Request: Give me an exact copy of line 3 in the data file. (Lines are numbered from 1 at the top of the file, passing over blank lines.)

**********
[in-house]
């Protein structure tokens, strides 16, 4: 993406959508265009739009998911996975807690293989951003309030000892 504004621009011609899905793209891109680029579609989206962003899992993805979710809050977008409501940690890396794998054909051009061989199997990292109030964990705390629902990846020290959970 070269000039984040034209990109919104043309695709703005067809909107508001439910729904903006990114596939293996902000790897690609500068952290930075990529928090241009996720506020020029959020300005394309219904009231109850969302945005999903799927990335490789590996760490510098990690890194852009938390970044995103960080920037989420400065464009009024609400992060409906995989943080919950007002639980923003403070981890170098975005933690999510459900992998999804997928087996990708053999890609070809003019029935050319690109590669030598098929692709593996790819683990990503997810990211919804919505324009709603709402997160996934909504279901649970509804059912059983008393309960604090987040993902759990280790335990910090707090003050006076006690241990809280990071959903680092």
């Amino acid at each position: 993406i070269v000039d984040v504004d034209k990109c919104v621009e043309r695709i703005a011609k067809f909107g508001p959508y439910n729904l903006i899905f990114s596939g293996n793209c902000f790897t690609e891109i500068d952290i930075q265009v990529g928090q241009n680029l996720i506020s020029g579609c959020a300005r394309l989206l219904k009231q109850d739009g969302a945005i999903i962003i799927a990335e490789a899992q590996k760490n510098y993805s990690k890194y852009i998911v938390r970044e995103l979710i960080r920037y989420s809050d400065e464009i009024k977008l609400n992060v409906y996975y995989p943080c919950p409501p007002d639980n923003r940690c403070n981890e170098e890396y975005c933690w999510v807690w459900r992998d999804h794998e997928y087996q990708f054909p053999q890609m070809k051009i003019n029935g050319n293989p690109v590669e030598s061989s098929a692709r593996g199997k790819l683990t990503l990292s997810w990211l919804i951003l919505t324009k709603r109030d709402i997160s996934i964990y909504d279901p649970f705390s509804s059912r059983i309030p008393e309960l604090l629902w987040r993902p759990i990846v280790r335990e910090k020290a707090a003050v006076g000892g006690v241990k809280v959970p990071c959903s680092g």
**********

């Amino acid at each position: 993406i070269v000039d984040v504004d034209k990109c919104v621009e043309r695709i703005a011609k067809f909107g508001p959508y439910n729904l903006i899905f990114s596939g293996n793209c902000f790897t690609e891109i500068d952290i930075q265009v990529g928090q241009n680029l996720i506020s020029g579609c959020a300005r394309l989206l219904k009231q109850d739009g969302a945005i999903i962003i799927a990335e490789a899992q590996k760490n510098y993805s990690k890194y852009i998911v938390r970044e995103l979710i960080r920037y989420s809050d400065e464009i009024k977008l609400n992060v409906y996975y995989p943080c919950p409501p007002d639980n923003r940690c403070n981890e170098e890396y975005c933690w999510v807690w459900r992998d999804h794998e997928y087996q990708f054909p053999q890609m070809k051009i003019n029935g050319n293989p690109v590669e030598s061989s098929a692709r593996g199997k790819l683990t990503l990292s997810w990211l919804i951003l919505t324009k709603r109030d709402i997160s996934i964990y909504d279901p649970f705390s509804s059912r059983i309030p008393e309960l604090l629902w987040r993902p759990i990846v280790r335990e910090k020290a707090a003050v006076g000892g006690v241990k809280v959970p990071c959903s680092g």